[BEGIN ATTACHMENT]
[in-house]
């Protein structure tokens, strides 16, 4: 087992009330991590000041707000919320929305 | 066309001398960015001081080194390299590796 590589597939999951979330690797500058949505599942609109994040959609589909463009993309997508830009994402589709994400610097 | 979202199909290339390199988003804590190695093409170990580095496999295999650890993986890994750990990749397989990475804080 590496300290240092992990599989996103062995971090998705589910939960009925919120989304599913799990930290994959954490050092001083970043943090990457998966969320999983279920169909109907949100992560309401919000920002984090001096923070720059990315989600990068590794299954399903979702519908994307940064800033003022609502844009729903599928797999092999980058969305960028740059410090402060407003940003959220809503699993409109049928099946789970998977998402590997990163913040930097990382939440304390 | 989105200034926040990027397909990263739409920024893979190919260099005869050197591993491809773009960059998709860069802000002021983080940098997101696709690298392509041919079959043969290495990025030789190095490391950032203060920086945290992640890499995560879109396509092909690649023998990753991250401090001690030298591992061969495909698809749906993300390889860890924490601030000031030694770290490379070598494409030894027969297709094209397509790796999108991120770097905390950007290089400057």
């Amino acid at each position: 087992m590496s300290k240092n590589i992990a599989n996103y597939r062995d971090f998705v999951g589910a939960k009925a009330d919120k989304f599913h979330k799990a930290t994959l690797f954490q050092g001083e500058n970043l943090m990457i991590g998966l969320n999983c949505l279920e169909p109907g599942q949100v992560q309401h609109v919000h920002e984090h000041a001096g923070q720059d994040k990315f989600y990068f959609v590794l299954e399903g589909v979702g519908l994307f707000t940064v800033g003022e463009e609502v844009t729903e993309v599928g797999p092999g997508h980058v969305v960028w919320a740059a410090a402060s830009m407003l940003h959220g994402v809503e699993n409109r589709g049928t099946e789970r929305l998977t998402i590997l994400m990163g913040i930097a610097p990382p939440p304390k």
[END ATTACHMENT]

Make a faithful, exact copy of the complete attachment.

[in-house]
């Protein structure tokens, strides 16, 4: 087992009330991590000041707000919320929305 | 066309001398960015001081080194390299590796 590589597939999951979330690797500058949505599942609109994040959609589909463009993309997508830009994402589709994400610097 | 979202199909290339390199988003804590190695093409170990580095496999295999650890993986890994750990990749397989990475804080 590496300290240092992990599989996103062995971090998705589910939960009925919120989304599913799990930290994959954490050092001083970043943090990457998966969320999983279920169909109907949100992560309401919000920002984090001096923070720059990315989600990068590794299954399903979702519908994307940064800033003022609502844009729903599928797999092999980058969305960028740059410090402060407003940003959220809503699993409109049928099946789970998977998402590997990163913040930097990382939440304390 | 989105200034926040990027397909990263739409920024893979190919260099005869050197591993491809773009960059998709860069802000002021983080940098997101696709690298392509041919079959043969290495990025030789190095490391950032203060920086945290992640890499995560879109396509092909690649023998990753991250401090001690030298591992061969495909698809749906993300390889860890924490601030000031030694770290490379070598494409030894027969297709094209397509790796999108991120770097905390950007290089400057």
């Amino acid at each position: 087992m590496s300290k240092n590589i992990a599989n996103y597939r062995d971090f998705v999951g589910a939960k009925a009330d919120k989304f599913h979330k799990a930290t994959l690797f954490q050092g001083e500058n970043l943090m990457i991590g998966l969320n999983c949505l279920e169909p109907g599942q949100v992560q309401h609109v919000h920002e984090h000041a001096g923070q720059d994040k990315f989600y990068f959609v590794l299954e399903g589909v979702g519908l994307f707000t940064v800033g003022e463009e609502v844009t729903e993309v599928g797999p092999g997508h980058v969305v960028w919320a740059a410090a402060s830009m407003l940003h959220g994402v809503e699993n409109r589709g049928t099946e789970r929305l998977t998402i590997l994400m990163g913040i930097a610097p990382p939440p304390k």